Rohingya refugees welcome US calling repression genocide

The United States announced Monday that it considered the violent repression in Myanmar of the Rohingya ethnic group, which is largely Muslim, a genocide. Rohingya refugees from Bangladesh have welcomed the announcement.

Rohingya refugees welcome US calling repression genocide

The military government of Myanmar, already sued by the International Court of Justice for genocide, has stated that it rejects the U.S. statement.

Many residents were excited when the announcement of U.S Secretary of State Antony Blinken reached the sprawling camps of Cox's Bazar district, which now house about 1 million Rohingya.

Sala Uddin, a 60-year-old Kutupalong resident, said that she was happy about the declaration of genocide.

He said, "It's been 60 years since 1962 that the Myanmar government tortured us and many other communities, including Rohingya." The declaration has provided an opportunity for the international community to take action against Myanmar.

Monday's decision by the U.S. to label the repression genocide was based on evidence of mass atrocities committed on civilians in Myanmar's military campaign against Rohingya. Blinken made this statement in a speech at U.S. Holocaust Memorial Museum.

Director of the Centre for Genocide Studies, University of Dhaka Imtiaz Ahmad said that the declaration was a "positive step" but that it was important to see what actions or "concrete steps" were taken.

"Just stating that genocide was committed in Myanmar against Rohingya is not enough. Ahmed stated, "I think we should see what would happen from that statement."

He stated that it was too soon to know how the new development would affect the recognition of Rohingya refugees. They have been denied citizenship in Myanmar for many years and fundamental questions remain about when and how they will return to Myanmar.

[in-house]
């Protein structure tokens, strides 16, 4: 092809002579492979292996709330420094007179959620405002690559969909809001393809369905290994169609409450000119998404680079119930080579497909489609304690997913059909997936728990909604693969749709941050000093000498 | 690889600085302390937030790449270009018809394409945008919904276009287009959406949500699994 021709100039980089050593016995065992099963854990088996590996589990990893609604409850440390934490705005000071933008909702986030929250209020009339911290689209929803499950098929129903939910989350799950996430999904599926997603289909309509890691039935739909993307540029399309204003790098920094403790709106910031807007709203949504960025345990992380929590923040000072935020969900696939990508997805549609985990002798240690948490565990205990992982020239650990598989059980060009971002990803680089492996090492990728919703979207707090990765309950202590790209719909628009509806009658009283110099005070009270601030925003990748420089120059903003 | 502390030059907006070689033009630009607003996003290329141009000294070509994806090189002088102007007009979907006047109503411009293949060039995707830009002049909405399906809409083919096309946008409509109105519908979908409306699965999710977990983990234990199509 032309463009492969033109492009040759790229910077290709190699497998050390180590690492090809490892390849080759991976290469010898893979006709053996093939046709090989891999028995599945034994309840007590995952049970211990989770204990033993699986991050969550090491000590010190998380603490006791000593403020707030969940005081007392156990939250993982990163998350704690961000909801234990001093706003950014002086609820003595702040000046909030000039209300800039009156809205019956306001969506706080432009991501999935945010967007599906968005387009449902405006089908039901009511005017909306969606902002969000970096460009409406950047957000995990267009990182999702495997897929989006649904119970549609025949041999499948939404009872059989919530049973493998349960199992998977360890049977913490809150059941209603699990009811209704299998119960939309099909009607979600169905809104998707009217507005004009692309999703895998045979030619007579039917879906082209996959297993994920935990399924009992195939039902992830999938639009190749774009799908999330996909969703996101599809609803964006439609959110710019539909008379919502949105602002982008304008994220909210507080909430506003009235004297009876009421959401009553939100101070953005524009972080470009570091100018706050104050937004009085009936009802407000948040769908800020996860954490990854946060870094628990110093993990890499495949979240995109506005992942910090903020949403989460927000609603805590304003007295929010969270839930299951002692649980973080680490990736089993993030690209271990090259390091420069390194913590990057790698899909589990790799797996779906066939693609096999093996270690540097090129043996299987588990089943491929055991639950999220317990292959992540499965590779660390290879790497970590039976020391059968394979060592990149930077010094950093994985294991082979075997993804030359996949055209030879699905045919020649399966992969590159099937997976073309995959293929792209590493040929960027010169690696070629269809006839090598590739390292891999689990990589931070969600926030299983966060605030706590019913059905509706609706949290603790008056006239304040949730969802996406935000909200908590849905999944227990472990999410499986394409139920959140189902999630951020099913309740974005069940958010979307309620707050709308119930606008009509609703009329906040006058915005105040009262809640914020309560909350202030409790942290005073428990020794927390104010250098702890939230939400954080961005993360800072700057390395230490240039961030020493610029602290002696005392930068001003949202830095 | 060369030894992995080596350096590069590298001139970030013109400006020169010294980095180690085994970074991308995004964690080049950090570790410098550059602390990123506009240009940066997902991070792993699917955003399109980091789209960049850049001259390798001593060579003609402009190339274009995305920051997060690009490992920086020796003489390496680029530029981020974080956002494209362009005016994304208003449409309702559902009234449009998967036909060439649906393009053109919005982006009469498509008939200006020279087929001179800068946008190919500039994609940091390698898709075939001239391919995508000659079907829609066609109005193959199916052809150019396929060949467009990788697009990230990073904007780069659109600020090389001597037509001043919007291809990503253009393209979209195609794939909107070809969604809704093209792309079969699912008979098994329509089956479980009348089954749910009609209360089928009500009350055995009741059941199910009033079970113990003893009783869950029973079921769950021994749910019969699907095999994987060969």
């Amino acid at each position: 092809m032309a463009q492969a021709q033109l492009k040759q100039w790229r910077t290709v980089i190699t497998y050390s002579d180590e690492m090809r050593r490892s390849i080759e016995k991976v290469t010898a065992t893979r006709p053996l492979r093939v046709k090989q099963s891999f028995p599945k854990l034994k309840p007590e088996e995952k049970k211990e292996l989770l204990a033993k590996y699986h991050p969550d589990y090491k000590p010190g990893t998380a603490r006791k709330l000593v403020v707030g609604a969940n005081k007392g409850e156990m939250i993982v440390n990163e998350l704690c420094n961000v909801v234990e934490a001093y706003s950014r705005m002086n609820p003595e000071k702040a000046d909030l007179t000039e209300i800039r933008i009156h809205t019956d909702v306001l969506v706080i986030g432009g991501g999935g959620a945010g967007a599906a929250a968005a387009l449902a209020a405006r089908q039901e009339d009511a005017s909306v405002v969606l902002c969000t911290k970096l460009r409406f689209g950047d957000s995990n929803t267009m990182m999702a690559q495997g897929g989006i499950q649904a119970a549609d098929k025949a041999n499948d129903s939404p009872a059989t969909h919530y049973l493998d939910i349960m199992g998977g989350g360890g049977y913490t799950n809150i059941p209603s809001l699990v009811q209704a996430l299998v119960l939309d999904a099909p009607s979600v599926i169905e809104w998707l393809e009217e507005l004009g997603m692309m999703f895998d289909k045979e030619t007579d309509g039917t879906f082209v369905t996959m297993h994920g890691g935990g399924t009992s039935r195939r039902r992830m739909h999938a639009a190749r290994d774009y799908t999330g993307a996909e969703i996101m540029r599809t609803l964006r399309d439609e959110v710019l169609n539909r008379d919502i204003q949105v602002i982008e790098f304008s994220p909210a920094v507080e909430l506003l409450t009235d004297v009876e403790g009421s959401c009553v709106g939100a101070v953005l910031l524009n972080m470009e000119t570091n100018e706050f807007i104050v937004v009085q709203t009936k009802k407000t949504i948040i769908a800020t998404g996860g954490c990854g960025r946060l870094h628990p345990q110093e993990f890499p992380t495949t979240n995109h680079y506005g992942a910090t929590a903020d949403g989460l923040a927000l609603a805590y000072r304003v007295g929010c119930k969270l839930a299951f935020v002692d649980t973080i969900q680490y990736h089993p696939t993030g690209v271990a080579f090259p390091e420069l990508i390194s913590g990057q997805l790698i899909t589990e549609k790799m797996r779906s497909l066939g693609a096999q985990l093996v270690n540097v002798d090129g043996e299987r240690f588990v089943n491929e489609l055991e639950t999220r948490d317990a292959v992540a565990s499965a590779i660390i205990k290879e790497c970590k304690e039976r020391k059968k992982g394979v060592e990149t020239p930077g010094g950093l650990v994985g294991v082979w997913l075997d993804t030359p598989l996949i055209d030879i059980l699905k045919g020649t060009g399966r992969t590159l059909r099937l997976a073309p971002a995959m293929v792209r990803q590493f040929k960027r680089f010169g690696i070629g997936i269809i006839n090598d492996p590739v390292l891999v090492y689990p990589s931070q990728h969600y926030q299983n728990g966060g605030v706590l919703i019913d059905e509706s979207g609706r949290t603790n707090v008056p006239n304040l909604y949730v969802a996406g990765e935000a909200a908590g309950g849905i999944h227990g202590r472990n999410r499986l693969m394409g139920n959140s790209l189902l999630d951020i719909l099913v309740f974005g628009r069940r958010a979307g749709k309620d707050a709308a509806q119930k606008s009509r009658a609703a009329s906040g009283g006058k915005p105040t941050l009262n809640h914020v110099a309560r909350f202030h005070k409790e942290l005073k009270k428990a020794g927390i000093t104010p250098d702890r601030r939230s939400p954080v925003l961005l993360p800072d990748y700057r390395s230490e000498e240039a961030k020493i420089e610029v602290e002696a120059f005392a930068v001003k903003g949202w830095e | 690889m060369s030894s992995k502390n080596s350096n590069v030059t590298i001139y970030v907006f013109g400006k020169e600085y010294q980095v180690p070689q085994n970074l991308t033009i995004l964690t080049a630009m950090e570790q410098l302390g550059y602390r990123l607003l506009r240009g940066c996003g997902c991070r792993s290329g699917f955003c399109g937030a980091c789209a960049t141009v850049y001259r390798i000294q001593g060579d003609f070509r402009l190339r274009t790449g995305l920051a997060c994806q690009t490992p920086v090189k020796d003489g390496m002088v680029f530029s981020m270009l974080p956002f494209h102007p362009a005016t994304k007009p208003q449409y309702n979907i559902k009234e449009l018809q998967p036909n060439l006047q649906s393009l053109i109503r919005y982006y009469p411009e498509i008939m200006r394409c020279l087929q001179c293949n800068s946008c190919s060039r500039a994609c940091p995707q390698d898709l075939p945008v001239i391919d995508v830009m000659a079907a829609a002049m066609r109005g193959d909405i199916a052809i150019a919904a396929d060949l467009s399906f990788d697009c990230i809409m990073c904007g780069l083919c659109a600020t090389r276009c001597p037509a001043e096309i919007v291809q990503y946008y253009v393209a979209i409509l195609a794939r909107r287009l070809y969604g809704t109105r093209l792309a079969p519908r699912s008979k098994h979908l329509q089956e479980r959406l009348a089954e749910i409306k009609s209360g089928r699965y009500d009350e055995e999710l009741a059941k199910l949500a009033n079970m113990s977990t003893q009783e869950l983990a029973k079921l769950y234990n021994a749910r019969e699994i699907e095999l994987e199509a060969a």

He said that the U.S. could impose harsh economic sanctions on Myanmar. He also said that it was equally important to determine if the U.S. would be interested in supporting The Hague's International Court of Justice, where Myanmar faces a Gambia-led trial.

Since the February 2021 military coup that toppled Myanmar's democratically elected government, multiple layers of U.S. sanction have been placed on Myanmar's government. As part of the ongoing repression against anyone who opposes the ruling junta, thousands of civilians have been killed or imprisoned throughout Myanmar.

More than 1 million Rohingya refugees are currently being held in Bangladesh. Since August 2017, more than 700,000 Rohingya fled Myanmar (a Buddhist-majority) to seek refuge in Bangladesh. The military launched an operation to expel them from the country after rebels attacked.

The Prime Minister of Bangladesh Sheikh Hasina stated repeatedly that the only solution to the crisis is their repatriation from Myanmar, but that the government wouldn't force them to leave Bangladesh.

The first official response to the U.S. actions was by the foreign ministry of Myanmar's military regime. Tuesday night's statement claimed that Blinken's declaration was politically motivated, and that it amounted interference in Myanmar's internal affairs.

The statement of Myanmar's main opposition group the National Unity Government said that it was happy to hear Washington's announcement. This group was created by lawmakers who were not permitted to take their seats after the army overtook the elected government of Aung San Suu Kyi.

"The NUG acknowledges the discriminatory practices against the Rohingya and rhetoric against them also laid the foundation for these atrocities," stated a statement issued by Duwa Lashi, the acting president of the group. "The military's leadership enjoys impunity which has allowed them to direct countrywide crimes at helm of an illegal army junta."

It stated that justice and accountability must be followed by this determination.


 

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